House Bill 1021 (Senate Bill 431), which prohibits local governments from regulating, prohibiting, or applying fines to single-use plastic items like straws and retail sacks, made it through the state Senate on Thursday fairly handily, by a vote of 23-7, thereby dismaying various environmental organizations who have deplored the deleterious effects of plastic litter on the natural environment.
But opponents of the bill had some hope that that relief might be on the way next year.
Raumesh Akbari (D-Memphis)
Among the minority of senators protesting the bill was Senator Raumesh Akbari (D-Memphis), who said she understood the argument for uniformity of various policies under overriding state authority. But she observed that state government had not set any policy on the matter of plastic litter disposal. And she deplored the increasing tendency of state government to “take away local control” of matters which local legislative bodies have been elected to keep a close watch on. “We shouldn't get in other people’s kitchens when we don’t know the recipe,” she said.
Senator Jeff Yarbro (D-Nashville) agreed with Akbari, noting that every year the General Assembly seems to approve more “pre-emptive” measures.
Two East Tennessee Republicans added at least some moral support for Akbari and Yarbro. Senator Frank Nicely (R-Strawberry Plains) told a story about a friend in the cotton business who complained about plastic litter getting into cotton fiber and spoiling various products. “Yellow Dollar Store bags are worst of all,” he said.
And Richard Briggs (R-Knoxville), calling himself a “retro guy” favoring paper products for the sundry items now using plastic, said he would not object to the current bill and promised to introduce legislation in the next session that would set a so far nonexistent state policy on the issue.
Elaborating, Briggs says he's going to consult the National Conference of State Legislators this summer for an idea as to what other states have done. He indicated he favored some sort of ban or restrictions on the use of plastics and invited the Sierra Club and other conservationist groups that opposed the bill passed on Thursday to “buy into” his proposal.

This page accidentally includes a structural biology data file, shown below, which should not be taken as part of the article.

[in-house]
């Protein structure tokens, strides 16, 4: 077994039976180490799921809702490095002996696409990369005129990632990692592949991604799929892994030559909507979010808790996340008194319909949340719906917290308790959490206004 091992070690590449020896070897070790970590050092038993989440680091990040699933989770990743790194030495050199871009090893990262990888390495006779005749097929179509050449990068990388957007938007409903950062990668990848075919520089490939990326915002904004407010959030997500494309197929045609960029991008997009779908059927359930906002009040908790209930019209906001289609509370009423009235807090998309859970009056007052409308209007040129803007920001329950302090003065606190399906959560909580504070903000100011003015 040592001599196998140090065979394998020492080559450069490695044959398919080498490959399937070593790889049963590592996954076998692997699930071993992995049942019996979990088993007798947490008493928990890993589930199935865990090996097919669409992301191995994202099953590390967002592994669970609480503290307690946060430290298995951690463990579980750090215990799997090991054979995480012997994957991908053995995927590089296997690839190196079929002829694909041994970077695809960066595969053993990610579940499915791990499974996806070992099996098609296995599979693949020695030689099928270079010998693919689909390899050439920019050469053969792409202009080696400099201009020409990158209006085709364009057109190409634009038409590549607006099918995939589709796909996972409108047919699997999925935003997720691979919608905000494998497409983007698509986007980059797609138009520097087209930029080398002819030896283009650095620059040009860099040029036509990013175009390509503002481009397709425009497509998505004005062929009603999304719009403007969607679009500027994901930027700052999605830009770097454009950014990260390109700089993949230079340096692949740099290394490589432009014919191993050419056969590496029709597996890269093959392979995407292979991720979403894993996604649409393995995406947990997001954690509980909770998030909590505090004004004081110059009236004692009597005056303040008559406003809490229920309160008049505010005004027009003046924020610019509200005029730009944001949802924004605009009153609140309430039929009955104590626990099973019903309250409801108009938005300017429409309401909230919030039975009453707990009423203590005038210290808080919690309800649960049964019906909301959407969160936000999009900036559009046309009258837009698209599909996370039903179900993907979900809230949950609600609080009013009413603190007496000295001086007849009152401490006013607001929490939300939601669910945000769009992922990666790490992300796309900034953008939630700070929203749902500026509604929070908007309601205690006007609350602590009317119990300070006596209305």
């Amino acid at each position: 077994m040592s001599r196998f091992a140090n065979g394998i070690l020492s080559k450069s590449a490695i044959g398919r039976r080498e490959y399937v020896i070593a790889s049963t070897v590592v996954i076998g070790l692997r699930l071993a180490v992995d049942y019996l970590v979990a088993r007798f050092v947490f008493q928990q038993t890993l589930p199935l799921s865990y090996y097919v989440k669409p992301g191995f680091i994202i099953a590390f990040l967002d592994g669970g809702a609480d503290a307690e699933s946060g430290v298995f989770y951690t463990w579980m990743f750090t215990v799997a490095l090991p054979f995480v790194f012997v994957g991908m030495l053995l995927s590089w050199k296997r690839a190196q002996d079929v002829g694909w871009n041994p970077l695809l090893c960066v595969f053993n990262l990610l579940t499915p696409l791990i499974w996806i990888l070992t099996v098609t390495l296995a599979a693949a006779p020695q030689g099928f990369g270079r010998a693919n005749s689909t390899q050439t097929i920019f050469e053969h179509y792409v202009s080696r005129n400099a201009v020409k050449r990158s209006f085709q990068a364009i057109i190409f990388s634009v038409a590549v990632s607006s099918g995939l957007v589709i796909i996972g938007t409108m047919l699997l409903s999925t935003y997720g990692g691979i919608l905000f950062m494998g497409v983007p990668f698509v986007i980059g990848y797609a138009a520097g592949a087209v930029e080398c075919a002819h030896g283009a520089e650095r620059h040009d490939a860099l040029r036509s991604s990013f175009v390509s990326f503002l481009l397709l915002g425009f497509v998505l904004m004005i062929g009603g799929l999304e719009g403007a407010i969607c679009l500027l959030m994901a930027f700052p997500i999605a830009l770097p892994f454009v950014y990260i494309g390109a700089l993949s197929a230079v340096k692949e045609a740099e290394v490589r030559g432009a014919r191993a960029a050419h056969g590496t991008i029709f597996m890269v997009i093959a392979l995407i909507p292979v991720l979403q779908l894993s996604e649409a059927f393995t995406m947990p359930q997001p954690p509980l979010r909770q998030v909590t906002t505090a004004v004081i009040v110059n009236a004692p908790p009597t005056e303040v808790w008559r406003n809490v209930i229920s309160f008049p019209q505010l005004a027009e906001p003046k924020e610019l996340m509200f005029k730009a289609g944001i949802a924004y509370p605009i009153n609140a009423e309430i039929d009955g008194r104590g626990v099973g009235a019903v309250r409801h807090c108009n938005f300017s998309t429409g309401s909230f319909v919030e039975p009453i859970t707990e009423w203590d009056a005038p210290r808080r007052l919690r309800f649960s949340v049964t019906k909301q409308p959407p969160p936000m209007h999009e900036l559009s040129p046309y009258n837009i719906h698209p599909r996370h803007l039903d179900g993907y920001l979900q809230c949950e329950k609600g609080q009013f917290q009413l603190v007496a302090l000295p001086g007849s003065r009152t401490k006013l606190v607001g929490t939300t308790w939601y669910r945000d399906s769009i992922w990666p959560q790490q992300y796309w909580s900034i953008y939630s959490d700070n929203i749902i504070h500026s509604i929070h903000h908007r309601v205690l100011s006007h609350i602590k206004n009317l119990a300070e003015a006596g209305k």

Asked about the prospect of legislation such as what Briggs suggested for next year, Senate Republican leader Jack Johnson indicated that the major issue resolved by the bill’s passage was avoidance of contradictory policies by local governments that might affect companies’ doing business in Tennessee, and that a uniform state policy on environmental issues might be worth consideration. (Briggs had said he wanted to hold businesses to their claim of favoring a uniform state policy as against scatter-shot local measures. Yarbro welcomed the statement as a counter to the Senate majority’s “hypocrisy,” but defined the main issue as being “controlling the locals vs. local control.”
Asked about Briggs’ suggestion, Lieutenant Governor Randy McNally, the Senate speaker, was lukewarm at best, saying that he would probably be hesitant about favoring such a state measure, on grounds that a restrictive state police on use of plastics might increase the price of items to the consumer.
In any case, for at least a year, the state ban will hold. SB 431 is identical to the House version, already passed by the other chamber.